Review – Return of the Obra Dinn
Every now and again you pick up a game and instantly hate yourself; angry that it took you so long to have played it. This was the exact result when I played Return of the Obra Dinn. While garnering GotY nominations; I noticed. Earning those GotY awards; I was interested. But when finally deciding to jump aboard the abandoned ghost ship, Obra Dinn, I knew instantly that I had made a mistake in waiting so long.
It has been way more years than I care to count since I sat at my family’s dining room table playing Clue. Piecing together a mystery jigsaw puzzle and attempting to figure out its secrets and riddles. Return to the Obra Dinn immediately took me back to that childhood home and placed me at that exact table.
Designed and developed by 3909 LLC and Lucas Pope, Return of the Obra Dinn is a follow up to his 2013 indie hit Papers, Please. The game is set aboard the Obra Dinn, an East India Company ghost ship. You play as an agent of the company trying to figure out what has happened aboard her. Investigating the mysterious deaths and disappearances of the crew.
What stands out immediately is the beautiful art style and overall design. I can’t get over how beautiful Return of the Obra Dinn is. The design is a simple monochromatic that instantly gives you vibes of early PC titles, designed with a very modern and current sense of detail. The attention to the negative space is just as breathtaking as the attention to the tapestry itself.
As you investigate and walk around the ship, you will look for clues or answers to put inside your East India Company ledger. Each time you’re near a corpse, you’ll automatically take out your “Memento Mortem” pocket watch and use it to play out a glimpse of how that person met their fate. You’ll jot down names that may be mentioned, the cause of their death or injury, and hopefully by whom. Some answers may be given in future glimpses into the past. Keeping a current and accurate detail of events is incredibly important.
The use of your pocket watch and your ledger are both simplistic and very intuitive. The game quickly puts you into the situation of having to use both as you piece together all the clues. Immediately showing you the mutiny against the Obra Dinn’s captain and requiring you to use deductive reasoning to truly unravel this and all the other mysteries. Since this is the primary focus of the gameplay, it allows you to really focus on the detective work.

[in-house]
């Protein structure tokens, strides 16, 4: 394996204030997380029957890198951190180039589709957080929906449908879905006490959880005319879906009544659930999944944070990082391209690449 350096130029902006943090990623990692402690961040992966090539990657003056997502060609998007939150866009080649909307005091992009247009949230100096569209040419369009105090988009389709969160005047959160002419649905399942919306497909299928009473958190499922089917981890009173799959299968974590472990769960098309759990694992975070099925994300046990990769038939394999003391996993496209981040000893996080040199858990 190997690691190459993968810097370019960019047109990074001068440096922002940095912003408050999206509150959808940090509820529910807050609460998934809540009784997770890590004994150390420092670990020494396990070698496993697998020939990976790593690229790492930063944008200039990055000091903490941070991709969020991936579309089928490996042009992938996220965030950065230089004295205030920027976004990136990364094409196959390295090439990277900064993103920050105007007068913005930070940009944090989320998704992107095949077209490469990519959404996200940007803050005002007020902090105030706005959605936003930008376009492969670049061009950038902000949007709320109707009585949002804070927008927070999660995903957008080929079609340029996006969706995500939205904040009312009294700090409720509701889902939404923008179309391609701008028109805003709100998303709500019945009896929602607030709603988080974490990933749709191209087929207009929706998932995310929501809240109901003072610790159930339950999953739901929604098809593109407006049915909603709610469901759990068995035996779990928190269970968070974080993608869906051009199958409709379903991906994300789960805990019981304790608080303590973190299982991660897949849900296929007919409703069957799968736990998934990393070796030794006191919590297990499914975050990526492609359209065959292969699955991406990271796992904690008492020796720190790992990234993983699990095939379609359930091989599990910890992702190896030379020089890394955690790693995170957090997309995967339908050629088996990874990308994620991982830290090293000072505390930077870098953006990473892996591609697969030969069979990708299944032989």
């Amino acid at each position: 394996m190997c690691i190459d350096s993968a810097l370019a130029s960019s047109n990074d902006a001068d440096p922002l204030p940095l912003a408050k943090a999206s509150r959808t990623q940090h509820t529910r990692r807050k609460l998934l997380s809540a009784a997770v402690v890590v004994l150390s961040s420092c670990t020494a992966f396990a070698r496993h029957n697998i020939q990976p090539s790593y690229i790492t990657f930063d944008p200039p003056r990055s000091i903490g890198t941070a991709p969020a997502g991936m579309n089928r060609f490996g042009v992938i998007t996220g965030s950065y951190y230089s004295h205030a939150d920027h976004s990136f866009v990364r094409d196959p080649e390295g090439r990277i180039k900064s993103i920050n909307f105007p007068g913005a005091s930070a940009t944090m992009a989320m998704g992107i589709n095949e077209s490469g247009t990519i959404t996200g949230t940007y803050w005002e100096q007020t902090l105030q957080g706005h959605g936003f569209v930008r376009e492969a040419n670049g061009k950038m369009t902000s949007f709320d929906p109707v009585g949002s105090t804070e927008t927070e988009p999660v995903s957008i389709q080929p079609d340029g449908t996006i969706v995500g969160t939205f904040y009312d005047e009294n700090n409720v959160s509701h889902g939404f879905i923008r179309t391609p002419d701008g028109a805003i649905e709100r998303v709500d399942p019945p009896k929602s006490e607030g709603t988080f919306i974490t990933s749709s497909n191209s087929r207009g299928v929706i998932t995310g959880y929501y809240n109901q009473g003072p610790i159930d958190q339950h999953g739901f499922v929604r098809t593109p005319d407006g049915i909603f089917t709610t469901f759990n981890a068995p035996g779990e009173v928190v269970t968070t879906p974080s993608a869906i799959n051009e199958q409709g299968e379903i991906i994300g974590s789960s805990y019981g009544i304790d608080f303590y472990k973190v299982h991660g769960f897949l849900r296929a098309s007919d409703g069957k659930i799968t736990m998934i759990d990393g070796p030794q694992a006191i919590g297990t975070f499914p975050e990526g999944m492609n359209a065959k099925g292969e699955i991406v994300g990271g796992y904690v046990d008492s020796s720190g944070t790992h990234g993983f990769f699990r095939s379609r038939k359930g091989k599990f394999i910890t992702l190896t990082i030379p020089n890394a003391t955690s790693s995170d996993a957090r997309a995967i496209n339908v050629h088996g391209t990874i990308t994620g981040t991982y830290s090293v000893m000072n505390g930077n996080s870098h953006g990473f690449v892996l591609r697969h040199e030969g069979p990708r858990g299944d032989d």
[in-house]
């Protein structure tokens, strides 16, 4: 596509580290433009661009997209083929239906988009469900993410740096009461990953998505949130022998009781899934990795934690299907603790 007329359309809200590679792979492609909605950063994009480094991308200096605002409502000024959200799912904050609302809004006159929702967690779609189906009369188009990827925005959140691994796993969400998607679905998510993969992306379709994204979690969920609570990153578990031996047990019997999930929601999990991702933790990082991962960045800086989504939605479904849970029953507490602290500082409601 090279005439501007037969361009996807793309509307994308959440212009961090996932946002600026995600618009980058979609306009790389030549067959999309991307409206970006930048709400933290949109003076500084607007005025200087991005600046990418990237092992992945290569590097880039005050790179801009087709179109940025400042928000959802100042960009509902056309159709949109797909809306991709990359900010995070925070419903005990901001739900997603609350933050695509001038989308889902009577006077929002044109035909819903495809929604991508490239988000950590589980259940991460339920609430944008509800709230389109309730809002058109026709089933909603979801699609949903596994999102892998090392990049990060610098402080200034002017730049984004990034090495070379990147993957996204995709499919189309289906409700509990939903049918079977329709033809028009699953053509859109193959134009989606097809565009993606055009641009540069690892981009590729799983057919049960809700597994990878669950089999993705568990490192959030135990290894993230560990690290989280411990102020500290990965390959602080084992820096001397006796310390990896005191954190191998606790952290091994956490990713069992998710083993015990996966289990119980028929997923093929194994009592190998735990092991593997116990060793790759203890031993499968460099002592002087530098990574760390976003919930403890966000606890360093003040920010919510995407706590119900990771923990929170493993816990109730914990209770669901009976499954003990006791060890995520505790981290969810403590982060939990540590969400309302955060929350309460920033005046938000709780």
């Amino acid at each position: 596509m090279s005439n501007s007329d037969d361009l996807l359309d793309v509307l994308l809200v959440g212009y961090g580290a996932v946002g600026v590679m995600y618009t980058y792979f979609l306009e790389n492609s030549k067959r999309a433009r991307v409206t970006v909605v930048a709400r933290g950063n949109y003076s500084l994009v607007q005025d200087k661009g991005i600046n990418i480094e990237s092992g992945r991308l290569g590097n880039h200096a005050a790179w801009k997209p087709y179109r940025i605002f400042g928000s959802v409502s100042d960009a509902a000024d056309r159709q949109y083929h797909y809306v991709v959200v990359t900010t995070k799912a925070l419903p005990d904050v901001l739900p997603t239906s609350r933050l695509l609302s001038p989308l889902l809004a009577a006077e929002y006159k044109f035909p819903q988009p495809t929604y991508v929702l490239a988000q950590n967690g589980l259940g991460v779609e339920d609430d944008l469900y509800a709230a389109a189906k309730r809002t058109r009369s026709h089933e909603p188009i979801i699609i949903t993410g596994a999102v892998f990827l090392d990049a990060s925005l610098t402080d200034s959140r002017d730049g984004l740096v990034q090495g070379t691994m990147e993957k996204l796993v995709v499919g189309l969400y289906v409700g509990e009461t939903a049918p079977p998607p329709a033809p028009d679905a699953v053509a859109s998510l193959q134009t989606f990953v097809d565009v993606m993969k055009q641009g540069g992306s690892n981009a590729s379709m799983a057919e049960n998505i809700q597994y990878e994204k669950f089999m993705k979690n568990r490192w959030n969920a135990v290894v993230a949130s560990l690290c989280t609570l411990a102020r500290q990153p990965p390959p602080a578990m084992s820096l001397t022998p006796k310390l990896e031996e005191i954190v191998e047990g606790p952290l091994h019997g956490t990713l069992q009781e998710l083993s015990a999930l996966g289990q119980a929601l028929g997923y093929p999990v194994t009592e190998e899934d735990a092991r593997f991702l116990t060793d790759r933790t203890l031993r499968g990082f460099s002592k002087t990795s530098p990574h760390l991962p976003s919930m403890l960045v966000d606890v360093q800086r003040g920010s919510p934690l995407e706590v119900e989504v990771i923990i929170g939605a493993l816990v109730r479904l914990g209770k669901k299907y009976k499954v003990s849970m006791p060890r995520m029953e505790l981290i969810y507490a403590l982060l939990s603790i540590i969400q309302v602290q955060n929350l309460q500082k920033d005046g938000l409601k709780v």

Just as with the visuals, the sound makes excellent use of its negative space. The majority simply being the sound of a ship at sea. Return of the Obra Dinn almost plays as a silent movie. At least until you play back a clip in time. Suddenly the static and motionless tapestry coming to audible life as people shout, giant monsters attack, or cannons fire off. Sound is also used to ramp up to moments. Playing to a slight shake of your watch as you fearfully open new memories adds a certain anxiety to what you may see.
The Return of the Obra Dinn deserves all the talk and accolades it got last year. Each part moves between ingeniously minimalistic and incredibly detailed. It is my childhood boxed puzzle or board game. The one that is always ready to come off the shelf to be played. Just please, take it off the shelf much sooner than I did.
A monochromatic mastery. Moving back and forth from minimalistic to incredibly detailed.
Simple and intuitive gameplay really lends itself well to allowing you to concentrate on the complexity of the overall puzzle and clues.
Just as with the visuals, the use of the negative space is as good as the power of the spaces that are filled in.
Fun Factor: 9.0
Not your contemporary fun, that digital entertainment has become, but a return to and a combination of generations.
Final Verdict: 9.0
The Return of the Obra Dinn is available now on PC.
Reviewed on PC.
A copy of The Return of the Obra Dinn was provided by the publisher.